Purim is such a weird holiday. I had heard of it randomly, but the first time I learned what it was actually about was when we moved to LA and my daughter’s pre-school was celebrating. I always knew it was considered a “kid’s holiday” but wow, the story behind Purim—so not kid-friendly.
You take a story of deception, planned genocide and murder and turn it into a kid’s holiday (oh, and also one where adults get loaded). Ummm, OK. But hey, cookies! And clearly I don’t get it because, as my daughter said when we were making the delicious cookie treat that accompanies Purim, “You’re not the Jew here. I am.”
No pressure to convert there, amiright? But let me show you the difference between MY gluten-free hamantaschen and hers (aka, the girl in Jewish Day School). Mine:
Which she did. Because, you know, it tastes exactly the same. The look, however, is supposed to resemble Haman’s (Boo!!!) hat. The evil advisor who tried to kill off all of the Jews. Again, we’re making a COOKIE that looks like this evil guy’s HAT. Not sure how that happened to become a tradition, but it sure is yummy.
The best guide in folding up the hamantaschen can be found on another I-married-into-this gal’s website, The Shiksa in the Kitchen. She made a first-timer’s try very, very easy. (Do not ignore her advice to have everything prepared and to work quickly, the dough will get too sticky fast.) And the actual cookie is a sugar cookie, so I’ve got this. I also decided to fancy up our hamantaschen by using a chocolate almond filling and a pomegranate jelly (thanks to my G-Free Foodie Box!). See here –
Regardless, making gluten-free hamantaschen is super easy (unless you’re an 8-year-old girl, apparently) if you follow The Shiksa’s instructions and my recipe below substituting ATK gluten-free flour. I also decided to go dairy-free because when you’re working with gluten-free dough, the butter just makes it less workable. So bonus!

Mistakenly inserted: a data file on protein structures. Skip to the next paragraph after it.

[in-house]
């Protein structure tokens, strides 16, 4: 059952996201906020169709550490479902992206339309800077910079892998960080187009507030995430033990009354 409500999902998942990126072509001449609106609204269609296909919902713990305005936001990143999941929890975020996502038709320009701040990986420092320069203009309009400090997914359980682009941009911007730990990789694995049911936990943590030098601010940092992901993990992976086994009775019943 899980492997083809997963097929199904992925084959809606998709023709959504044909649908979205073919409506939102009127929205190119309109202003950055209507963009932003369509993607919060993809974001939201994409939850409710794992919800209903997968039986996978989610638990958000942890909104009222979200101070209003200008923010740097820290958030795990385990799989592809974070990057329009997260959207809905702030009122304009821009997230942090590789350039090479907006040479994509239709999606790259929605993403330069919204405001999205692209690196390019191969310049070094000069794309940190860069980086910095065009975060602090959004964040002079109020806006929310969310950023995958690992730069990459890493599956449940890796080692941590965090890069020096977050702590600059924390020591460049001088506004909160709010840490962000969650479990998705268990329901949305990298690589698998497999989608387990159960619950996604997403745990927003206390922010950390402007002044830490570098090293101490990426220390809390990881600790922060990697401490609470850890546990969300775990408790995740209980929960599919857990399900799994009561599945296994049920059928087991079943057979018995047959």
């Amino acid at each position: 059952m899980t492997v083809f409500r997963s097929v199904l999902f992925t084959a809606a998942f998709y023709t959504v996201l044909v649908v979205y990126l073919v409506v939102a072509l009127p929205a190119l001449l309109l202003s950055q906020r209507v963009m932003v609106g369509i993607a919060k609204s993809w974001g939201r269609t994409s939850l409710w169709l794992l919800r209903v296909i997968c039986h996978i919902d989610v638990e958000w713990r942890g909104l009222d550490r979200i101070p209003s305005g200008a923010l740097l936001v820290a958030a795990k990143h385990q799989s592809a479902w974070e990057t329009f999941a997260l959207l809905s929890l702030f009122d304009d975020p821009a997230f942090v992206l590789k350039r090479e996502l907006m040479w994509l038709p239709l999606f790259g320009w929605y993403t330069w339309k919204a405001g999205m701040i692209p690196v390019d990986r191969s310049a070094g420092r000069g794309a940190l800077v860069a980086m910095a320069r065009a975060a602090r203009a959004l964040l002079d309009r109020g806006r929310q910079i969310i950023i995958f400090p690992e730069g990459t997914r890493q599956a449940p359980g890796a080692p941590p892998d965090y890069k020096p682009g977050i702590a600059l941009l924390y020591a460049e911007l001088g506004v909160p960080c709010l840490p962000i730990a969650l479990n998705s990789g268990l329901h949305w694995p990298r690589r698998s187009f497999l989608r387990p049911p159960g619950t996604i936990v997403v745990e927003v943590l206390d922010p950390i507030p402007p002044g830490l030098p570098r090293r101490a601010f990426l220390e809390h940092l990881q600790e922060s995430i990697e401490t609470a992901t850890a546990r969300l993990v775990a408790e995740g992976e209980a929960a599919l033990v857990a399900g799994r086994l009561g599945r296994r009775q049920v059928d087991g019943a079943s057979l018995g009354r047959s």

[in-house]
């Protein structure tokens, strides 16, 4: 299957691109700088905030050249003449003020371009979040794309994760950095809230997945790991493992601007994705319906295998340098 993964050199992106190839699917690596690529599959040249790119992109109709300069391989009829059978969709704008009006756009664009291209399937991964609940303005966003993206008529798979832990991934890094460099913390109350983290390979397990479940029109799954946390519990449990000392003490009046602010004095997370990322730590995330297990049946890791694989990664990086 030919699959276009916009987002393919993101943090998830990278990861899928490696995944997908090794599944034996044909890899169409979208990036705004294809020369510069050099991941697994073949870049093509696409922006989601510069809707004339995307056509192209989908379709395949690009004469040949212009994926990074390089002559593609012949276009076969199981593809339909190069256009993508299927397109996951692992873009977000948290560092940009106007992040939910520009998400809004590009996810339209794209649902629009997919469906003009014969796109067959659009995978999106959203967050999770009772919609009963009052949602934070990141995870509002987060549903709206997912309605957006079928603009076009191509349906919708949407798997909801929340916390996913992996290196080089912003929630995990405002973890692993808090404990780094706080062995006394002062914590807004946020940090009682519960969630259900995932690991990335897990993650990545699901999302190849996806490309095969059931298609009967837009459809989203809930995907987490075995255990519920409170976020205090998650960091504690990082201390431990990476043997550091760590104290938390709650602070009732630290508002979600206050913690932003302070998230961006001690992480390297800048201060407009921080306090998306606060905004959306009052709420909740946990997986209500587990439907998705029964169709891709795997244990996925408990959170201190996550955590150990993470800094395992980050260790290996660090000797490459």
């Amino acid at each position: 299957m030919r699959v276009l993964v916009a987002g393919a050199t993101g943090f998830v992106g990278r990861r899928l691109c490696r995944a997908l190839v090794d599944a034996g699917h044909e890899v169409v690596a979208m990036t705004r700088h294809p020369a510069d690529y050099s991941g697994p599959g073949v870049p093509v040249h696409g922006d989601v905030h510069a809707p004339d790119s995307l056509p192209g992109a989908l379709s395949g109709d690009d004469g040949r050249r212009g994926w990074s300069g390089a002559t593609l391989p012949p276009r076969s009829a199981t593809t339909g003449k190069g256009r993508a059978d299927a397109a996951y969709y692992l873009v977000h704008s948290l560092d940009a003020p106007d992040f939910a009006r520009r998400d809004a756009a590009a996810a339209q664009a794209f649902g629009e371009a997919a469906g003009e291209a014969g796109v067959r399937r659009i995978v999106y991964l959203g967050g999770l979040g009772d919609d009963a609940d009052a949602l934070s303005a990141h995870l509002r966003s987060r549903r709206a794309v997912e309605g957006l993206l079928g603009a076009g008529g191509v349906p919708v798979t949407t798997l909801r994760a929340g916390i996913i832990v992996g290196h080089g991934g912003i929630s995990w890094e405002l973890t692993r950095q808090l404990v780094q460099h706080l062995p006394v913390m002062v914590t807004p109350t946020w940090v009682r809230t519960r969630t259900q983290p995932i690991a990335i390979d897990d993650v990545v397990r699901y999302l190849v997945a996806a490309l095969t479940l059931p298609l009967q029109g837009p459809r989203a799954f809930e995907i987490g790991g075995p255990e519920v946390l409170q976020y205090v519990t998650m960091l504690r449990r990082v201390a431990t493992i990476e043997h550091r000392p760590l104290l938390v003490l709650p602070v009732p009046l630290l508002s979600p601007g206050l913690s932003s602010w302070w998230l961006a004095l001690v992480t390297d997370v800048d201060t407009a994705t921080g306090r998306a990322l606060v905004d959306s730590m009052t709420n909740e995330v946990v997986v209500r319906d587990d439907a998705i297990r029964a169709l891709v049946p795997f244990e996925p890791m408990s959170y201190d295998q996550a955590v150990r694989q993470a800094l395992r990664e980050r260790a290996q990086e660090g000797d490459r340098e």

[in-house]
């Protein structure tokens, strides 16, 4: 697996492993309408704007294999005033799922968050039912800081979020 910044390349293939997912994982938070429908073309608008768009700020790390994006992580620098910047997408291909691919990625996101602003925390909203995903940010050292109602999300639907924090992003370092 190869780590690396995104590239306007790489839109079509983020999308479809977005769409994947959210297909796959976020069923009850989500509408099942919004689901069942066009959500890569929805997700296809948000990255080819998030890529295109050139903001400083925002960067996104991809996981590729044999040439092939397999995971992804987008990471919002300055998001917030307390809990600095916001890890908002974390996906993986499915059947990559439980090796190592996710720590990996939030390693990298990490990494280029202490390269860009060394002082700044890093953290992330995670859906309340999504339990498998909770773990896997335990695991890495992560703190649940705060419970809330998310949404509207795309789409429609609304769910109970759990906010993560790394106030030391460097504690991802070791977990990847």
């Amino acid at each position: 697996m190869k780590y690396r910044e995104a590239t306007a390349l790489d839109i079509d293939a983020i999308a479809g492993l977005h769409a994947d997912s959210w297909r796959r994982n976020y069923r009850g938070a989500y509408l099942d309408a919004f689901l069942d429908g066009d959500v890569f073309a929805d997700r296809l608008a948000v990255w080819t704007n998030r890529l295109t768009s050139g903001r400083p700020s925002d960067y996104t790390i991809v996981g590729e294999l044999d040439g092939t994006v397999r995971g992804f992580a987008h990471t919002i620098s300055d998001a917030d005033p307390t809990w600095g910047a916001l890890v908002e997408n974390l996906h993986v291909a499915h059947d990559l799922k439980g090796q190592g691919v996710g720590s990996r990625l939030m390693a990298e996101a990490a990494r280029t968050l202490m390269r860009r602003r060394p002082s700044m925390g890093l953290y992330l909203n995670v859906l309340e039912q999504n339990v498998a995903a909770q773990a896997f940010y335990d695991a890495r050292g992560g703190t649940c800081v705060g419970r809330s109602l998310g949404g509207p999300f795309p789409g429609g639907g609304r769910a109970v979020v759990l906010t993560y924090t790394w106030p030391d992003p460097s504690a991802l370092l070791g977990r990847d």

One note, check the cookies after 18 minutes if you’re using the dairy-free recipe, these babies cook fast!
Gluten-Free, Dairy-Free Hamantaschen
adapted from The Shiksa in the Kitchen
Prep time: 15 minutes Cook time: 20 minutes
2 large eggs
2/3 cup sugar
1 teaspoon vanilla
2 1/4 cup gluten-free all-purpose flour
1/4 cup canola oil
1 teaspoon baking powder
1/4 teaspoon salt
1 teaspoon orange zest
Jam, Chocolate, or whatever filling you prefer
1. Preheat oven to 350 degrees.
2. In a medium bowl whisk together eggs, sugar, vanilla, oil and orange zest.
3. Using a sifter, pour flour, baking powder and salt inside and sift on top of liquid mixture. Using a wooden spoon mix together until crumbly. Add water a small amount at a time if mixture is too dry.
4. Knead dough until smooth, then transfer ball to gluten-free floured surface. Flour rolling pin and roll out dough to 1/4-inch thick.
5. Using a 3″ round cookie cutter, cut circles in dough and transfer to lightly greased cookie sheet.
6. Using a teaspoon, place one teaspoon of preferred filling (I used chocolate almond butter and pomegranate jelly) in the center of dough round.
7. Fold left edge of circle until it almost hits the center. Fold right edge over to create a pyramid. Fold the bottom edge up to meet the other sides, folding one side under the right and over the left. Pinch the ends.
8. Place on a cookie sheet and bake for 18-20 minutes until golden.
Makes: 28 cookies
This is a really great recipe. I have a Jewish boyfriend, and he wanted Hamantaschen for Purim. I made these, and they turned out perfect! Thanks!
Pingback: Best Gluten-Free Travel Reads: March 2014
So excited to try these! These are one of the things I missed after being diagnosed with Celiac! They were a huge part of my childhoodl
Pingback: Garbled Graggers – Purim and Inclusion #JDAM15 | A secular Jew in Indianapolis
We have to be dairy free due to allergies. I noticed the ATK flour blend contains dry milk powder. Do you leave that out? I can’t do dry milk anyway due to cross reactivity with my MSG allergy. I want to try these with lemon zest as I have one child allergic to oranges.